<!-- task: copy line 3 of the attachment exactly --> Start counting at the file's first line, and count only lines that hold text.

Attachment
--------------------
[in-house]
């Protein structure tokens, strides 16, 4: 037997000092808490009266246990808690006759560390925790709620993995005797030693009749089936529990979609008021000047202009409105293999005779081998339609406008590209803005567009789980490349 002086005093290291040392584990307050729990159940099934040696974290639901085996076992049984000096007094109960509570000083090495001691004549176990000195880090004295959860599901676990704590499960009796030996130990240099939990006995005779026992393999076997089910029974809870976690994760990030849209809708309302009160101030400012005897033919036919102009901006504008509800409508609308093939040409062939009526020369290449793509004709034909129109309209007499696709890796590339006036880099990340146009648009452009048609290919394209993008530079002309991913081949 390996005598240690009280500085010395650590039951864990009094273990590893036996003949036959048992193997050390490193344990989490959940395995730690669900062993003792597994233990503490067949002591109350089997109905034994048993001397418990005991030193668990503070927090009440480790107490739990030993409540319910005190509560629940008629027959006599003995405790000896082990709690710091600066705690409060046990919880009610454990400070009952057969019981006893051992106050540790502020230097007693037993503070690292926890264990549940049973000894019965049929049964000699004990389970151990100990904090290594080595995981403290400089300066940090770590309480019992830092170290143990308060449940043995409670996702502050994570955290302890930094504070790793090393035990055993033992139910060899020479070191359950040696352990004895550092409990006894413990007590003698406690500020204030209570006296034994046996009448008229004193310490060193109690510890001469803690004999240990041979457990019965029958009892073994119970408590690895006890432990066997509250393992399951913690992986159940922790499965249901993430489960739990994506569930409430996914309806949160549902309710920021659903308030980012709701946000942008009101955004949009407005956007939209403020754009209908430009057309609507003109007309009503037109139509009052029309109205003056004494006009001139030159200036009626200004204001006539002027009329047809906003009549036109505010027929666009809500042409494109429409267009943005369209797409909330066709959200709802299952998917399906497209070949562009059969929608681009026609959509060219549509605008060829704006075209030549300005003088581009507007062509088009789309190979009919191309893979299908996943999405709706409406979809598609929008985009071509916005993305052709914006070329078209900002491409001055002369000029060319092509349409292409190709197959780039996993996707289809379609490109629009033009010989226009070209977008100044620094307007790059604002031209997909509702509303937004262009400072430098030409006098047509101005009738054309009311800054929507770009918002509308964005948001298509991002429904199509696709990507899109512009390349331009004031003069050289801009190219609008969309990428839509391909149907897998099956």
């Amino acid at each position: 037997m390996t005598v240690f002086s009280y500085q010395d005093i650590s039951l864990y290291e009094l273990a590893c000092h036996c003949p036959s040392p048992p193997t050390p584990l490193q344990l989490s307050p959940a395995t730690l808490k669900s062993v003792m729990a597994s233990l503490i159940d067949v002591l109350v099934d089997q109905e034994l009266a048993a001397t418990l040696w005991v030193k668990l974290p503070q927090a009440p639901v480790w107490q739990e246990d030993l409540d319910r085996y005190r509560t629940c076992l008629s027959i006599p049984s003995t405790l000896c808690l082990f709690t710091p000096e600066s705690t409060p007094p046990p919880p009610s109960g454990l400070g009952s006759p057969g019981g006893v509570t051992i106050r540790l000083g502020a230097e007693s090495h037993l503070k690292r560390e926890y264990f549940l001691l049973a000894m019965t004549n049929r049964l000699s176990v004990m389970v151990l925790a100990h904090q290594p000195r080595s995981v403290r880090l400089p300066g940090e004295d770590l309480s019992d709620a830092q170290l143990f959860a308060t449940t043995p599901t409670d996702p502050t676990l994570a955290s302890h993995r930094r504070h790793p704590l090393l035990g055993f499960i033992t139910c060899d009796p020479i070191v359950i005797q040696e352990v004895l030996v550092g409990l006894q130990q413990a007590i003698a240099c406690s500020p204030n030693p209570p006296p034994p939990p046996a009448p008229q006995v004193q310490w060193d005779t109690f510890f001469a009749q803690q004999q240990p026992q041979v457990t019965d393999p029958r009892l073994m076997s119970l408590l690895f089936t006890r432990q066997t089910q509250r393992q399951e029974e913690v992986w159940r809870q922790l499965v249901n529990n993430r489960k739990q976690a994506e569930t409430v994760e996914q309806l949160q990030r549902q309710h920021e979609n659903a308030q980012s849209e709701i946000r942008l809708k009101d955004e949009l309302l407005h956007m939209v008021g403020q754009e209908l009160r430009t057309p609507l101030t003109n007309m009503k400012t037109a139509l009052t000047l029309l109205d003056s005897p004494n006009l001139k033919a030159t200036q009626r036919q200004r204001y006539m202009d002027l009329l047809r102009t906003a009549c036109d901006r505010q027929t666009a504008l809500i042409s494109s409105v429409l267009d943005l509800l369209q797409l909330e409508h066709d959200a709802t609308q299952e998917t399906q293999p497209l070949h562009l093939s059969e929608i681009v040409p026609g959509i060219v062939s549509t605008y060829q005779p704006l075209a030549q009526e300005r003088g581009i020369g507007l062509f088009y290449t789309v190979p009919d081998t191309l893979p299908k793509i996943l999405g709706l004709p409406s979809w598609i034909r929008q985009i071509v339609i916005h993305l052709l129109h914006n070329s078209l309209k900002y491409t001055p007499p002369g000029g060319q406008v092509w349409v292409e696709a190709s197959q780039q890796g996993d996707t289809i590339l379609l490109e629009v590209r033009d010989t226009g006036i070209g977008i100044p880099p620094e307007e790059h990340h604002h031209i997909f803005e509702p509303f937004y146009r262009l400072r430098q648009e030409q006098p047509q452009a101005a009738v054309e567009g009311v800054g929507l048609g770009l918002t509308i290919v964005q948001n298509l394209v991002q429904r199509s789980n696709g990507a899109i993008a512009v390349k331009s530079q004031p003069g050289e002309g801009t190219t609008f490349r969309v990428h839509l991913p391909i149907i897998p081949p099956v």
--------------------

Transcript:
């Amino acid at each position: 037997m390996t005598v240690f002086s009280y500085q010395d005093i650590s039951l864990y290291e009094l273990a590893c000092h036996c003949p036959s040392p048992p193997t050390p584990l490193q344990l989490s307050p959940a395995t730690l808490k669900s062993v003792m729990a597994s233990l503490i159940d067949v002591l109350v099934d089997q109905e034994l009266a048993a001397t418990l040696w005991v030193k668990l974290p503070q927090a009440p639901v480790w107490q739990e246990d030993l409540d319910r085996y005190r509560t629940c076992l008629s027959i006599p049984s003995t405790l000896c808690l082990f709690t710091p000096e600066s705690t409060p007094p046990p919880p009610s109960g454990l400070g009952s006759p057969g019981g006893v509570t051992i106050r540790l000083g502020a230097e007693s090495h037993l503070k690292r560390e926890y264990f549940l001691l049973a000894m019965t004549n049929r049964l000699s176990v004990m389970v151990l925790a100990h904090q290594p000195r080595s995981v403290r880090l400089p300066g940090e004295d770590l309480s019992d709620a830092q170290l143990f959860a308060t449940t043995p599901t409670d996702p502050t676990l994570a955290s302890h993995r930094r504070h790793p704590l090393l035990g055993f499960i033992t139910c060899d009796p020479i070191v359950i005797q040696e352990v004895l030996v550092g409990l006894q130990q413990a007590i003698a240099c406690s500020p204030n030693p209570p006296p034994p939990p046996a009448p008229q006995v004193q310490w060193d005779t109690f510890f001469a009749q803690q004999q240990p026992q041979v457990t019965d393999p029958r009892l073994m076997s119970l408590l690895f089936t006890r432990q066997t089910q509250r393992q399951e029974e913690v992986w159940r809870q922790l499965v249901n529990n993430r489960k739990q976690a994506e569930t409430v994760e996914q309806l949160q990030r549902q309710h920021e979609n659903a308030q980012s849209e709701i946000r942008l809708k009101d955004e949009l309302l407005h956007m939209v008021g403020q754009e209908l009160r430009t057309p609507l101030t003109n007309m009503k400012t037109a139509l009052t000047l029309l109205d003056s005897p004494n006009l001139k033919a030159t200036q009626r036919q200004r204001y006539m202009d002027l009329l047809r102009t906003a009549c036109d901006r505010q027929t666009a504008l809500i042409s494109s409105v429409l267009d943005l509800l369209q797409l909330e409508h066709d959200a709802t609308q299952e998917t399906q293999p497209l070949h562009l093939s059969e929608i681009v040409p026609g959509i060219v062939s549509t605008y060829q005779p704006l075209a030549q009526e300005r003088g581009i020369g507007l062509f088009y290449t789309v190979p009919d081998t191309l893979p299908k793509i996943l999405g709706l004709p409406s979809w598609i034909r929008q985009i071509v339609i916005h993305l052709l129109h914006n070329s078209l309209k900002y491409t001055p007499p002369g000029g060319q406008v092509w349409v292409e696709a190709s197959q780039q890796g996993d996707t289809i590339l379609l490109e629009v590209r033009d010989t226009g006036i070209g977008i100044p880099p620094e307007e790059h990340h604002h031209i997909f803005e509702p509303f937004y146009r262009l400072r430098q648009e030409q006098p047509q452009a101005a009738v054309e567009g009311v800054g929507l048609g770009l918002t509308i290919v964005q948001n298509l394209v991002q429904r199509s789980n696709g990507a899109i993008a512009v390349k331009s530079q004031p003069g050289e002309g801009t190219t609008f490349r969309v990428h839509l991913p391909i149907i897998p081949p099956v």